(4) A soft splinting catheter is usually left in place until healing has taken
The wound is closed in layers and dressed in the routine manner.
e. Operative Procedure for Ureterolithotomy.
(1) The patient usually has a kidney, ureter, and bladder X-ray examination
immediately before surgery to determine the exact location of the stone. The surgeon
may also schedule a cystoscopic examination preoperatively and may attempt to
manipulate the stone through the ureter.
(2) The position of the stone determines the surgical approach. A stone
high in the ureter will require a flank incision, whereas one closer to the bladder will
require an abdominal incision. Both of these have been described previously. The
incision into the ureter is made with a small surgical blade above the stone. The
Randall stone forceps will be used to locate and remove the stone. The ureter may be
closed with fine chromic gut sutures number 4-0, or it may be left open and the site
drained well. Either approach requires minimal routine closure.
(3) Ureterocutaneous transplant, ureterosigmoid anastomosis, and ileal
segment are all urinary diversion procedures performed when the bladder no longer
serves as a proper urine reservoir. The cause may be a congenital disorder (as in the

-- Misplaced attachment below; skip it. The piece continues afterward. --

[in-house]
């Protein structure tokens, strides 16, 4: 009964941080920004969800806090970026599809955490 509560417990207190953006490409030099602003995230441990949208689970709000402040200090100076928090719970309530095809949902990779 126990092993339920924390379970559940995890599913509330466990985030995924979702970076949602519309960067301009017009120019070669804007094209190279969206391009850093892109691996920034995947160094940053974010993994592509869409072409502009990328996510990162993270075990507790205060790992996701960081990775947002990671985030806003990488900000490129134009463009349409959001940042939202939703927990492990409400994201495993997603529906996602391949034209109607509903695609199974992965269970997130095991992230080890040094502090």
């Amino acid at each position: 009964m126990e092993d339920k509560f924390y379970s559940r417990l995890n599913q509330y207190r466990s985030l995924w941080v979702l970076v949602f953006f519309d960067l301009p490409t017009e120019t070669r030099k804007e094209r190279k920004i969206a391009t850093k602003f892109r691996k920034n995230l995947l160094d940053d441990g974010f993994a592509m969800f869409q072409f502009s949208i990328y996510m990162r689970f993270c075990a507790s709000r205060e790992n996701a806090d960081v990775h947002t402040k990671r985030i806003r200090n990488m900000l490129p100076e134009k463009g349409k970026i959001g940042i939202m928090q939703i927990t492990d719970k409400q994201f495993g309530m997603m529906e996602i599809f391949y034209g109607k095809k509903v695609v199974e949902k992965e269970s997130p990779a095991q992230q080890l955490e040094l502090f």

neurogenic bladder), exstroptiy, trauma, or tumor.
f. Operative Procedure for Ureterocutaneous Transplant (Anastomosis).
The surgical approach is the same as for a low ureterolithotomy, and the ureter is
severed from the bladder. The severed ureter is passed through a stab wound in the
flank and sewn to the skin with an everting suture-of number 4-0 chromic gut on an
Atraumatic needle to form a stoma. The structures are handled with plastic instruments,
fixation forceps, and iris scissors. A small catheter is passed into the ureter and
irrigated for patency. The patient must have a urine collecting bag postoperatively.
g. Operative Procedure for Ureterosigmoid Anastomosis.
(1) The abdomen and peritoneal cavity are entered in the routine manner
through a left rectus incision. A portion of the large bowel is protected with pads. Deep
retractors are placed, and with long forceps and scissors the posterior peritoneum is
(2) The ureters are severed close to the bladder. The ureter is brought
through the posterior peritoneal incision to the sigmoid. Traction sutures and smooth
tissue forceps are used to retain and handle the severed ureters.
(3) The sigmoid colon is immobilized to prevent traction and tension on the
ureter by securing the former to the pelvic peritoneum at a point where the ureter falls